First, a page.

June 1 French industrial conglomerate Schneider
Electric (SCHN.PA) boosted its position in the growing market
for technology to make electricity distribution more efficient,
offering $2 billion for Spanish software firm Telvent TLVT.O.
From providing transmission interconnections to installing
and managing meters, Europe's major industrial firms have a
plethora of ways of selling into the growing smart grid sector.
Smart grids are electricity networks that integrate
generators and consumers to make power supply more efficient and
sustainable. This modernisation creates the need for
communications systems, data integration and other software,
smart meters, security systems and a host of other services.
Here is a summary of how some of Europe's largest capital
goods companies tap into the smart grid market:
Together with French peer Alstom (ALSO.PA), Schneider last
year completed the acquisition of Areva T&D, the transmission
and distribution businesses of Areva CEPFi.PA, boosting its
position in the smart grid market.
Schneider sells into the smart grid energy management market
by providing distribution management, demand response and meter
infrastructure, which includes switchboards and protections
relays, as well as offering communication and IT solutions.
Schneider is also involved in pilots to develop charging
stations for electric vehicles, while its buildings division is
active in energy efficiency solutions applicable to smart grids.
Schneider has turned to IT firms before to enhance its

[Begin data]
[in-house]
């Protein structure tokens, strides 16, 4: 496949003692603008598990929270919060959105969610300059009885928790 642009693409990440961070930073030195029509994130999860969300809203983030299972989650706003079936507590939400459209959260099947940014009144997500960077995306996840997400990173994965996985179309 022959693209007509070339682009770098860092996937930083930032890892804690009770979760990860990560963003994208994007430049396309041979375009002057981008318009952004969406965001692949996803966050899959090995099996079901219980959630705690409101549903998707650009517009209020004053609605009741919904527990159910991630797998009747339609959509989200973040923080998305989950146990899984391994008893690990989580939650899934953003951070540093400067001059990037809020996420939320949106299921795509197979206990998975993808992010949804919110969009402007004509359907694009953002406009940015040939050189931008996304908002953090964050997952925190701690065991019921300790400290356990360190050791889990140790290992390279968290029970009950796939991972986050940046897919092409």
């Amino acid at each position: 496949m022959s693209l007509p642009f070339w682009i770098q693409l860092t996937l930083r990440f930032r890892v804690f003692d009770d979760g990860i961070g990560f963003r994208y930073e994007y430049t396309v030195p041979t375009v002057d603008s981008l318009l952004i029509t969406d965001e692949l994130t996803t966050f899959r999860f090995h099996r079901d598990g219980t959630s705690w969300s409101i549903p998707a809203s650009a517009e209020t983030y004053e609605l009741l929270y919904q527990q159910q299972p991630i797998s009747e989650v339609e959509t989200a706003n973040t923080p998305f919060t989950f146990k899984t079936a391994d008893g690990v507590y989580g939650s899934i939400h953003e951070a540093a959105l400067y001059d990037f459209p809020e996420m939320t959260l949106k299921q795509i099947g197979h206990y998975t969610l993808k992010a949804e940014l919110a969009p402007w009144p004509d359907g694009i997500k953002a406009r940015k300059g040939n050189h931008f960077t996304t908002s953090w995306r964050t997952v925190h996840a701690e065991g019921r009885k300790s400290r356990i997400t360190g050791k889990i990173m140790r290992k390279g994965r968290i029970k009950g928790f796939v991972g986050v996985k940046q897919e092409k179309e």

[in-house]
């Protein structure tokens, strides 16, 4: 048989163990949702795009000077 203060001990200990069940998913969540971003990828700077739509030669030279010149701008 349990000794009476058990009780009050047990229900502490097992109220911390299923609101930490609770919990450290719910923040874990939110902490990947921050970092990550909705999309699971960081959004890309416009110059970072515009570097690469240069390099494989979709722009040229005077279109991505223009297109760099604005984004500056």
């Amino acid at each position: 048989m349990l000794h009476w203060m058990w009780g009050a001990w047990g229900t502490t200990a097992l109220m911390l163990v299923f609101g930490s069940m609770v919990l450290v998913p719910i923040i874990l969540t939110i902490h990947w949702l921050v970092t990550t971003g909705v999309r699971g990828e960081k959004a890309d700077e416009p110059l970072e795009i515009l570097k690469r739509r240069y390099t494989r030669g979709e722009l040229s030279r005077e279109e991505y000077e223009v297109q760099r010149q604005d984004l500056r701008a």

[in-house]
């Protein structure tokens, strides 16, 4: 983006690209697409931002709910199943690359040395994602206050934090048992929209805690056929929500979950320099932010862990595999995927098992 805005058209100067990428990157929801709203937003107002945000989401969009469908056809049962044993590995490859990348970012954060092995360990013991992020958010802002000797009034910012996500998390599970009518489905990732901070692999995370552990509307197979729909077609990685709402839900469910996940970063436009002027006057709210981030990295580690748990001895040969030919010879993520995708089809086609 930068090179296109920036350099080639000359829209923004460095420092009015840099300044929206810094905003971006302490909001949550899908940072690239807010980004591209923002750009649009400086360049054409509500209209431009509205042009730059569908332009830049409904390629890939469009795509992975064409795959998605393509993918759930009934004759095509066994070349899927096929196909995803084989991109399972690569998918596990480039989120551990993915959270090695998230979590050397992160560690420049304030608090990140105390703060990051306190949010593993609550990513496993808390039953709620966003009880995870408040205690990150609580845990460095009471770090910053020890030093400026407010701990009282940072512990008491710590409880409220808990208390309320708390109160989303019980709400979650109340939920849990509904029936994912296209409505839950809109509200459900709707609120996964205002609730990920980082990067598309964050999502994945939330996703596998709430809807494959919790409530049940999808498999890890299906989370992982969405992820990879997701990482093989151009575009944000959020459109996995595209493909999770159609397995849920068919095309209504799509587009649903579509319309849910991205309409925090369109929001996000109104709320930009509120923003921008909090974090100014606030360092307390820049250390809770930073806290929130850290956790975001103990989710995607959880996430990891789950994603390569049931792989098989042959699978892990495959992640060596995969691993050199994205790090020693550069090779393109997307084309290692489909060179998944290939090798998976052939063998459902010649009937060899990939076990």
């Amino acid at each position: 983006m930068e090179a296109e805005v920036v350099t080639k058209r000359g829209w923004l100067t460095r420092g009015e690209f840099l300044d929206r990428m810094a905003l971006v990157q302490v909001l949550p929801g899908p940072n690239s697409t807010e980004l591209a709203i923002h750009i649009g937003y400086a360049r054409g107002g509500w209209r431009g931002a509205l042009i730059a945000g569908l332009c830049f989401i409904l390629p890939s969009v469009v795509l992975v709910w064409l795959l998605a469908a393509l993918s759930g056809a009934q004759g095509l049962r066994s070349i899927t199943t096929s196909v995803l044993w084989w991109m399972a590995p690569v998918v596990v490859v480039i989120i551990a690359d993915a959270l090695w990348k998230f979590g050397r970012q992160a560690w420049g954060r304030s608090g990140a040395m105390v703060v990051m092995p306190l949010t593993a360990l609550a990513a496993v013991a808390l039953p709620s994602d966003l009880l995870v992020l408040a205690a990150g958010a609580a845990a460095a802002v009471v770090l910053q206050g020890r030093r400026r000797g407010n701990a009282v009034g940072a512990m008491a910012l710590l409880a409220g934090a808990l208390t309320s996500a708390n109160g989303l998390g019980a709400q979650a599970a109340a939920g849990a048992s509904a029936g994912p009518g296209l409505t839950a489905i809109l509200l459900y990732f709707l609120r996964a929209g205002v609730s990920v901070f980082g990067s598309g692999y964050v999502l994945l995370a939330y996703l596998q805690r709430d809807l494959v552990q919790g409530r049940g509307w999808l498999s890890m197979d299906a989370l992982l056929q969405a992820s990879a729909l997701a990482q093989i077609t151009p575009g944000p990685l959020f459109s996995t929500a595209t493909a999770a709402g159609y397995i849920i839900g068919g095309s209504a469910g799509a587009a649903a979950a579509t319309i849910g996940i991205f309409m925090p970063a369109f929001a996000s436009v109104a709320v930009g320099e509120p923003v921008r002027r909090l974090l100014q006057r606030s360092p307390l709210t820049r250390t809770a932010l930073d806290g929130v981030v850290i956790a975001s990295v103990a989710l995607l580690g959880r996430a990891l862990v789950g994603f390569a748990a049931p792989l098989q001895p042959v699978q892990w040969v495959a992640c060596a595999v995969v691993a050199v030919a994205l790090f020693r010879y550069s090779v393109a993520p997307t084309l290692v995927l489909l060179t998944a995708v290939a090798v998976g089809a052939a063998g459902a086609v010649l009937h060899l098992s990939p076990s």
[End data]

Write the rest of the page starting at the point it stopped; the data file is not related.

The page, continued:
portfolio. In 2010 it launched a "smarter buildings" solution
with IBM (IBM.N) to complement connectivity to the smart grid
and reduce energy operating costs by up to 30 percent.
Traditionally strong in grid infrastructure, the Swiss
engineering group has also been looking to widen its portfolio,
acquiring U.S. software company Ventyx and investing in U.S.
communications network firm Trilliant TTXP.OB.
Among ABB's ABBN.VX offerings are flexible transmission
systems, high-voltage solutions, network management tools,
distribution equipment and automation systems to integrate
renewable energy sources into the grid.
ABB is also involved in several smart grid pilots across the
globe, including in Germany and India.
The company is also keen on IT buys. Last month it acquired
Australian software company Mincom which is active in smart
grids but also a major supplier of the natural resources sector,
with customers including 17 of the top 20 global mining groups.
The German conglomerate is a market leader in energy
automation systems but has also enhanced its smart metering
offering following the acquisition of German IT services
provider Energy4U in August 2009.
Its offerings include high-voltage power transmission,
current compensation systems for alternating-current grids,
turnkey installations such as substations and distribution and
power transformers and IT products for utilities.
Siemens (SIEGn.DE) also specialises in so-called grid
intelligence, with offerings such as power flow control, energy
and congestion management and grid monitoring.
Sources: Company websites
(Reporting by Greg Roumeliotis; Editing by Louise Heavens)